The outbreak of coronavirus (COVID-19) pandemic is accelerating the adoption of remote visits to doctors and telemedicine services which are mostly based on blockchain.
In the modern world, it is an extraordinary moment as the spread of novel coronavirus (COVID-19) has rapidly become a global phenomenon. In the midst of the frenzied response to the deadly pandemic, whole countries are calling for shelter-in-place measures to keep people at home as restaurants and businesses close their doors.
Essential services remain open in these areas, including doctors ‘ offices and hospitals, but social distancing leaves many people hesitating to leave their, while in some countries health services are already feeling the strain under the increasing number of coronavirus patients. It’s no surprise, given the increasing isolation of the world’s population, that telemedicine is getting much more attention.
10 Percent of Americans Used Telemedicine in 2019
Telemedicine (AKA telehealth) is the remote use of telecommunications to deliver care, for example, trading a typical doctor’s appointment with a medical processional for a private, secure video call. In recent years the practice has been gradually on the rise; a J.D. Power study published in 2019 showed that nearly 10 percent of Americans used telemedicine instead of a physical visit in the previous year.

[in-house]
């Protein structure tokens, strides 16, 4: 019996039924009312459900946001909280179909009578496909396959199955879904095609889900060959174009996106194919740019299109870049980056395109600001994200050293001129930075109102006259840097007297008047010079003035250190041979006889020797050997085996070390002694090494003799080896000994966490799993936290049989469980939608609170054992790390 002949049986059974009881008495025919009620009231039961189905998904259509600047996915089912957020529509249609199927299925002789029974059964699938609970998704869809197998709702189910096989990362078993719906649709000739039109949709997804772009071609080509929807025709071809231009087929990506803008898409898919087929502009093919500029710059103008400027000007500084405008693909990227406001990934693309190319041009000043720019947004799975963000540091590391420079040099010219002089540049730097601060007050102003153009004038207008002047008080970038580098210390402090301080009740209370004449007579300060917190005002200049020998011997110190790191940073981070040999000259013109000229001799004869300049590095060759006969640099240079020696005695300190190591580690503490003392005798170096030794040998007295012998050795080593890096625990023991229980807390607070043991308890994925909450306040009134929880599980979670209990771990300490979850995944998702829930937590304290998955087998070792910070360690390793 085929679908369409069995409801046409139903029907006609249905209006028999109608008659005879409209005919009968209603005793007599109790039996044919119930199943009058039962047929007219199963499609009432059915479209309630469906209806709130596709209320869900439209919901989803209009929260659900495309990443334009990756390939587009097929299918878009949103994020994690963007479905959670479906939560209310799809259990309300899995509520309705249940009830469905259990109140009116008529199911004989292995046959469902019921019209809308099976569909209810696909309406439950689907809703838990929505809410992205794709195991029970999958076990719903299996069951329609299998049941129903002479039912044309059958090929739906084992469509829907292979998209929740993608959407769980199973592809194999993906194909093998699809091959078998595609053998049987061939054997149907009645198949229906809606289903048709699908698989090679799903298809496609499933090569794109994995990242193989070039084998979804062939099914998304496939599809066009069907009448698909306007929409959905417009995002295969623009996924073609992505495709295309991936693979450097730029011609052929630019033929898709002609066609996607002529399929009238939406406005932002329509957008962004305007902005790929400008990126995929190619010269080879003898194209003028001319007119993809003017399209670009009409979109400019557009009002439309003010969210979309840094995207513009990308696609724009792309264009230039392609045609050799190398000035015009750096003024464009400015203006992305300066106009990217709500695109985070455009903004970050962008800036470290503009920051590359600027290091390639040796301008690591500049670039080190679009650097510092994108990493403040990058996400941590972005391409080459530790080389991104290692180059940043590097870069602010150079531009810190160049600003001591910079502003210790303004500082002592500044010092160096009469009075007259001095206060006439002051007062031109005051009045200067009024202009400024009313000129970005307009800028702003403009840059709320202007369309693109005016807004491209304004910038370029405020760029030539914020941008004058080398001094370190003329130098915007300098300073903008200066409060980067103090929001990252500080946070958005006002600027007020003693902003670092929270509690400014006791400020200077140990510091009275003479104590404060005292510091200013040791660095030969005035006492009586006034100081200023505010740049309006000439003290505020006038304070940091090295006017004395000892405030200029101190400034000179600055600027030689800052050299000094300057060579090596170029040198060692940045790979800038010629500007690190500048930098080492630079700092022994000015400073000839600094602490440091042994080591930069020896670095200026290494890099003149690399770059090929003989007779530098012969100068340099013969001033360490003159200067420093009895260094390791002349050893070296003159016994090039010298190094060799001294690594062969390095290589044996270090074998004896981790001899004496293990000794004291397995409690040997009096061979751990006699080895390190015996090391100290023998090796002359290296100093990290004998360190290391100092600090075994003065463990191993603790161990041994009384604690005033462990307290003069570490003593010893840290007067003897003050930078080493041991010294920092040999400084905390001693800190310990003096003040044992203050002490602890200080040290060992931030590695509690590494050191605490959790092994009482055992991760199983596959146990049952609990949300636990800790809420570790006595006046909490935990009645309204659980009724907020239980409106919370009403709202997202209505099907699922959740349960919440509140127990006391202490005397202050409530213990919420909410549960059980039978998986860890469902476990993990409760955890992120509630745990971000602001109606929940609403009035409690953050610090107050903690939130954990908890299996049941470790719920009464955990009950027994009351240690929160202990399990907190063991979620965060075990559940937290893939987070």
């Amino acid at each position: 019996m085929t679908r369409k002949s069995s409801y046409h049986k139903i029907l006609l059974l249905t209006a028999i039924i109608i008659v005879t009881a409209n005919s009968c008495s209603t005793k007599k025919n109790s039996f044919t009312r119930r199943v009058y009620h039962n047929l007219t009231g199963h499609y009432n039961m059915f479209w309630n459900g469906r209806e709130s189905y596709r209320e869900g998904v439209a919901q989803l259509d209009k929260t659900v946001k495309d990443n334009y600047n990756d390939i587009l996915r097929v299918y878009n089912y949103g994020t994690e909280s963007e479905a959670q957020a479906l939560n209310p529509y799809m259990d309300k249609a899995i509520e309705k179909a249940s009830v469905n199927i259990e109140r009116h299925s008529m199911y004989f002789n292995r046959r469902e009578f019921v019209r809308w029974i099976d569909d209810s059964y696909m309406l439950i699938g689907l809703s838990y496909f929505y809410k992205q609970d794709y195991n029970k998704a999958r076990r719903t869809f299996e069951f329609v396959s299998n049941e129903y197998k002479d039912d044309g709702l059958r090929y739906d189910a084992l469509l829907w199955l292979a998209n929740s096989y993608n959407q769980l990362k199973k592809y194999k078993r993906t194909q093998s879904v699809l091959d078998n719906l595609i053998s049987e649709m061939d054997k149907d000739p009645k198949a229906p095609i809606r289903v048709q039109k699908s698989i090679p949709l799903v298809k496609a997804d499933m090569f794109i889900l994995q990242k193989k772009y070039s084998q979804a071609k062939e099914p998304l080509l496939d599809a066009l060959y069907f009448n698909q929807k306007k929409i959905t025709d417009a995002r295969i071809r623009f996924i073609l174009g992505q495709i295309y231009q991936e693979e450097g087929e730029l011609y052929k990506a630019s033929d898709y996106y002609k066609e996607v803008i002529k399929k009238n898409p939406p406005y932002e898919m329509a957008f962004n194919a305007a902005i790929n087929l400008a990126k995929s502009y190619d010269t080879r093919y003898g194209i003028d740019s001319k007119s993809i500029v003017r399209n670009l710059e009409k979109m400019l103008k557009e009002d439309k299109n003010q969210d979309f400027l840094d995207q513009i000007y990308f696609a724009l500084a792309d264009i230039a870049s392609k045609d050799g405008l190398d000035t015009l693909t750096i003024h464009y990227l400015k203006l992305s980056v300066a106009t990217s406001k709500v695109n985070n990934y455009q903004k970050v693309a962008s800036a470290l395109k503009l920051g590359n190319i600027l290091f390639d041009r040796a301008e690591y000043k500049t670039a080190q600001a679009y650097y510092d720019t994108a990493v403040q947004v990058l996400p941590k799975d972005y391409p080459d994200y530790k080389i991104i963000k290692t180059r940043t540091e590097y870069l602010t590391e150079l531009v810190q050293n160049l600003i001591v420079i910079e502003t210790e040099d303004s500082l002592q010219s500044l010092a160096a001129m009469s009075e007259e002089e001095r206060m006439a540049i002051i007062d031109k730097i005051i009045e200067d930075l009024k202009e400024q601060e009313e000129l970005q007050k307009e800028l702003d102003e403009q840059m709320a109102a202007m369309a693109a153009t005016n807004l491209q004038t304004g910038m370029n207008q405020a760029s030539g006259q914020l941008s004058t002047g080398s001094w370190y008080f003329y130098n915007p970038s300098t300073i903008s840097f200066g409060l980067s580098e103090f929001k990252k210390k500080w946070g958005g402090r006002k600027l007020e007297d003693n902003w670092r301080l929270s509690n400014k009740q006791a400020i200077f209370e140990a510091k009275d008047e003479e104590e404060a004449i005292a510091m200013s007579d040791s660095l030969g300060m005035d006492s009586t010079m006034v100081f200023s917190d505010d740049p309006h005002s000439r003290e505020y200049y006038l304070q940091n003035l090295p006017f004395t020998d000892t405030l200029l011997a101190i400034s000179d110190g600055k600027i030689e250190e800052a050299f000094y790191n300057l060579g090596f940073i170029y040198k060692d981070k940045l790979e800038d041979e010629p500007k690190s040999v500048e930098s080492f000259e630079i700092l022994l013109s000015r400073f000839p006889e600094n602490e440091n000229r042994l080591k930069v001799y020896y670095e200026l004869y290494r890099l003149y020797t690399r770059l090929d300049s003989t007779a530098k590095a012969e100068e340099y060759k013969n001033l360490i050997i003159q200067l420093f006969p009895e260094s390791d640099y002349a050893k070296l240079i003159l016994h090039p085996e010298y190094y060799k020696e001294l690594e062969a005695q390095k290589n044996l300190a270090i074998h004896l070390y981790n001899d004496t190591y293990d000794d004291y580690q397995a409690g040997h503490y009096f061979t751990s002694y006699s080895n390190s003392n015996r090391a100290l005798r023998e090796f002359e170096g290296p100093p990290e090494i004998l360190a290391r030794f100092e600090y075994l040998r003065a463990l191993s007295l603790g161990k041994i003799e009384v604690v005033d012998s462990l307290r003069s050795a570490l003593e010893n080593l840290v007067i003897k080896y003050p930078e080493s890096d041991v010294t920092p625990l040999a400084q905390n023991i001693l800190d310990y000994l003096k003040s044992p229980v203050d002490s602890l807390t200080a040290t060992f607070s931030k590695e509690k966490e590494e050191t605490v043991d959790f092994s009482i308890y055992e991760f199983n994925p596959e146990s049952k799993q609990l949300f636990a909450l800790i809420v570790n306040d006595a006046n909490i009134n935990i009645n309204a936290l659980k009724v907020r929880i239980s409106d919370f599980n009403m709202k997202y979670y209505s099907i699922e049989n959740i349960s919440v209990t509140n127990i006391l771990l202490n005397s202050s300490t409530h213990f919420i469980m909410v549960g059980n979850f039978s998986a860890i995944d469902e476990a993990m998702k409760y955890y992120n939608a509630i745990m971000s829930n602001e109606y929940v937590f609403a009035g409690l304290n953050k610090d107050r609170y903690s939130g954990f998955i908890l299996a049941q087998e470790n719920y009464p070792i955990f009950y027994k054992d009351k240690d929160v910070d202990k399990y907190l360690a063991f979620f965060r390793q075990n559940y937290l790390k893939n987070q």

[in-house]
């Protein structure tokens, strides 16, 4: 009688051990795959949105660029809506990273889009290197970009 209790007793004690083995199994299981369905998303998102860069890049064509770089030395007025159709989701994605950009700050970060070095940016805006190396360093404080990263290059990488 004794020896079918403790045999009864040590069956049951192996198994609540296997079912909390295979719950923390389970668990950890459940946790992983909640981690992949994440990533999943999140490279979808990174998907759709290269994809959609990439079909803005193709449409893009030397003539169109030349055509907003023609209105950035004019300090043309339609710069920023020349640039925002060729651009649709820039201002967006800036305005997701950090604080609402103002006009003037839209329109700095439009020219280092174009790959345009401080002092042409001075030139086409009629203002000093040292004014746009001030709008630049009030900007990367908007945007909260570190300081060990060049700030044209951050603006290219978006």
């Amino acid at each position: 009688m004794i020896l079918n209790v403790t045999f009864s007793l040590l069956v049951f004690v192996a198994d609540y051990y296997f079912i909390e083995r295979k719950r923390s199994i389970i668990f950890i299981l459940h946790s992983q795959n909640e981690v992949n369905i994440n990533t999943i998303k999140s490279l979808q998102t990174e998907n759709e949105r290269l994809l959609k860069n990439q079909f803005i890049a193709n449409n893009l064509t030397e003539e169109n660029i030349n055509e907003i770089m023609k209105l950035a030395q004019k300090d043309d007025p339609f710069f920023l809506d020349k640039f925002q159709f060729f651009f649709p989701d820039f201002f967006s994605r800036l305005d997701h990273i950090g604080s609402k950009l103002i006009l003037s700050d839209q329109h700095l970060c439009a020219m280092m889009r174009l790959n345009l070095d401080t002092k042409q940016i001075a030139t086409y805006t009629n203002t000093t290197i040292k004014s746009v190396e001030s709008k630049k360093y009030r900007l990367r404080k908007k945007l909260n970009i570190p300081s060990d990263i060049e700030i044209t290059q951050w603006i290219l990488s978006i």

It is worth mentioning that, many of those patients were likely using telemedicine services that rely on blockchain technology to secure interactions, and in some cases allowing patients to control their own data. Blockchain is uniquely positioned with its immutable ledger and cryptographic design to power such critical, sensitive services. And with the global COVID-19 pandemic potentially spreading out for months to come, this could be the tipping point that helps the mainstream to normalize telemedicine.
Coronavirus Drives Telemedicine Growth
In recent weeks, telemedicine services have reported unprecedented demand, while state and federal governments are clearing up some of the previous roadblocks for its expansion. For example, following other telemedicine-friendly movements in the past, President Trump’s administration expanded Medicare benefits to US telemedicine services in the wake of COVID-19, while China opened the floodgates to Internet-based services. Telemedicine is a whole new world.